Students get hands-on lessons on oilEighth-graders got to dig their hands into the gel-like fluid used in the hydraulic fracturing process at oil wells all around this community.
By: By Amy Dalrymple, Forum News Service, The Jamestown Sun
MANDAREE, N.D. — Eighth-graders got to dig their hands into the gel-like fluid used in the hydraulic fracturing process at oil wells all around this community.
The Mandaree Public School students got an up-close lesson Thursday on the ingredients used in fracking, including the water and chemical mixture that an industry representative compared to the consistency of “bull’s snot.”
“It’s really weird looking stuff,” said Ron Parham, well completions manager for Enerplus Resources USA.
Thursday’s lesson was part of a yearlong Adopt-A-Well program with Enerplus and the students, who are following the development of an oil well near Mandaree from start to finish.
Each month, representatives from Enerplus visit the class and educate students about a different aspect of oil development, which is booming on the Fort Berthold Indian Reservation.
Students wore gloves to take turns touching the frac fluid, which eighth-grader Charismha Tsosie said felt like a slimy toy. They also passed around jars of sand and ceramic proppant used in fracking, which keeps the fractures in layers of rock open so the oil can be extracted.
The class asked questions about the amount of water required and what happens to the fluid after the well is complete.
In January, the students visited “their” well — Arabian 32H — while a drilling rig was on location. Other lessons have included geology, mineral leases, safety and protecting cultural and natural resources.
Eighth-grader Frannina Lincoln, who lives near an oil well, said she had a lot of questions about oil development before the Adopt-A-Well program.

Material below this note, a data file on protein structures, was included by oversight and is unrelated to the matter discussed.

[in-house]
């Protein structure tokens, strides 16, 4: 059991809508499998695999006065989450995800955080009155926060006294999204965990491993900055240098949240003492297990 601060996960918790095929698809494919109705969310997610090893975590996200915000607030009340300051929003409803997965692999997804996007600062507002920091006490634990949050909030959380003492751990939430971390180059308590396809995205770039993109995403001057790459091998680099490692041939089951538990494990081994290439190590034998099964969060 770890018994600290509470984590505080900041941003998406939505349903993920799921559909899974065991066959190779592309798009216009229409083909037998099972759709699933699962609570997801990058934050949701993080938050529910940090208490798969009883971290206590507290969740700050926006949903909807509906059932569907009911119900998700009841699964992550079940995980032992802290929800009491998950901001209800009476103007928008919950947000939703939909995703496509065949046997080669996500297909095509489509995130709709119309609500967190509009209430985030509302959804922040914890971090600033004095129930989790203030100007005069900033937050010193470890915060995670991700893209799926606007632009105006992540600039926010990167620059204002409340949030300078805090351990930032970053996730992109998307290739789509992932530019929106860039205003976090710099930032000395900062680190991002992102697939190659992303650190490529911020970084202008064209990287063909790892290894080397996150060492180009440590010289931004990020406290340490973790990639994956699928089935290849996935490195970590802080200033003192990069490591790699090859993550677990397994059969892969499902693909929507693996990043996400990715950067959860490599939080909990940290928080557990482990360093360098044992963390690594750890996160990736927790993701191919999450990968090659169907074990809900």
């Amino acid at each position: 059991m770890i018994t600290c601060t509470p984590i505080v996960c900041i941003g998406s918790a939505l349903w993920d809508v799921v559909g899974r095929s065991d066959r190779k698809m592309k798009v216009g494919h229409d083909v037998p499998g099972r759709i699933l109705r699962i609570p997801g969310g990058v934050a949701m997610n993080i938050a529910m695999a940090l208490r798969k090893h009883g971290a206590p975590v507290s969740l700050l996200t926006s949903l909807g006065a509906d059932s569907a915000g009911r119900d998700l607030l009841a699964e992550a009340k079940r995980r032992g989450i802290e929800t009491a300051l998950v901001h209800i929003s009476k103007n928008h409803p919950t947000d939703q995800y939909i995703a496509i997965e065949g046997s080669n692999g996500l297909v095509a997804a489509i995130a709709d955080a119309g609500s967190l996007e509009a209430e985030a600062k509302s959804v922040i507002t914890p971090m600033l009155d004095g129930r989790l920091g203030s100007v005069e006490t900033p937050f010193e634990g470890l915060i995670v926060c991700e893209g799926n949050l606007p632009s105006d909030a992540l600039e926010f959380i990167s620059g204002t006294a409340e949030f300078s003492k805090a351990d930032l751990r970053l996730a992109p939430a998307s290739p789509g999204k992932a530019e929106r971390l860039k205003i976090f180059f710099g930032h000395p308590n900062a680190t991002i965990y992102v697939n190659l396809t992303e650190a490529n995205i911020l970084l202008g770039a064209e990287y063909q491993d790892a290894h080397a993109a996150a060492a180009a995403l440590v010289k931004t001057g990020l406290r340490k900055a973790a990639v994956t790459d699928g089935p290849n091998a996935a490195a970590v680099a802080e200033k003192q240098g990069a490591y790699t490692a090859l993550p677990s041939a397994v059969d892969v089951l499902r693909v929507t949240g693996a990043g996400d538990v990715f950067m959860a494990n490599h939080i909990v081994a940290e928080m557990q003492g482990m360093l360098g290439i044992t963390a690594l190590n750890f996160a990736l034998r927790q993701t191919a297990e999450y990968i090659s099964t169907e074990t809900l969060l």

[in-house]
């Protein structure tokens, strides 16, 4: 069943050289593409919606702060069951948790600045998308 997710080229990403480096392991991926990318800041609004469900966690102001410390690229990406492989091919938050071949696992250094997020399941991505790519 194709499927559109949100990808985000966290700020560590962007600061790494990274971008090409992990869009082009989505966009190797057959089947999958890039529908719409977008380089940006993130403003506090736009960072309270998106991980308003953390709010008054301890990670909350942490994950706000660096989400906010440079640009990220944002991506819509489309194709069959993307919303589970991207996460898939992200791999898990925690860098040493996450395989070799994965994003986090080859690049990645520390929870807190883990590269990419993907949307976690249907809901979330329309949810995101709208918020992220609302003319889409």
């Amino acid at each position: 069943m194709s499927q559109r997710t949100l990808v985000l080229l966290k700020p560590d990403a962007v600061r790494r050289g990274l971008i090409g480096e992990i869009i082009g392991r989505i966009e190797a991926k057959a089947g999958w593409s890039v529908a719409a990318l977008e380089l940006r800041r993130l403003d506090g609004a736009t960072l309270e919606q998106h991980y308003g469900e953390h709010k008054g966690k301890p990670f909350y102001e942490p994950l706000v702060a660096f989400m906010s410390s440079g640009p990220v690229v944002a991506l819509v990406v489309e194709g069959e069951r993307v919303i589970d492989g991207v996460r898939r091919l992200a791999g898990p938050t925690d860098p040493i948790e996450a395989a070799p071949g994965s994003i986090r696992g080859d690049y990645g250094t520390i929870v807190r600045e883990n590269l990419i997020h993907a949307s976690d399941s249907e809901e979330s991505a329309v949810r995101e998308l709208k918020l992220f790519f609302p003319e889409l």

“I finally know what’s going on,” Lincoln said.
Arla Dockter, K-8 principal for Mandaree Public School, said one of the goals of the program is to expose students to possible careers in engineering or the oil industry and to get them thinking about college.
“They have so many opportunities available to them,” Dockter said.
Parham, a petroleum engineer, told students what classes they’d need to take to pursue engineering and named off all of the places his career has allowed him to travel.
“It looks fun to be an engineer,” Lincoln said.
Enerplus Resources USA, which has headquarters in Canada, has about 75 oil wells in North Dakota, all on the Fort Berthold Indian Reservation. The company is active in the Mandaree community where its operations are based, including sponsoring the annual powwow, said Dan Larson, external affairs adviser for Enerplus.
Enerplus decided to launch the Adopt-A-Well program this year to get more involved in the schools and educate students about the oilfield activity they see every day, Larson said.
“Enerplus is going to be here awhile,” Larson said. “It’s important to show that commitment.”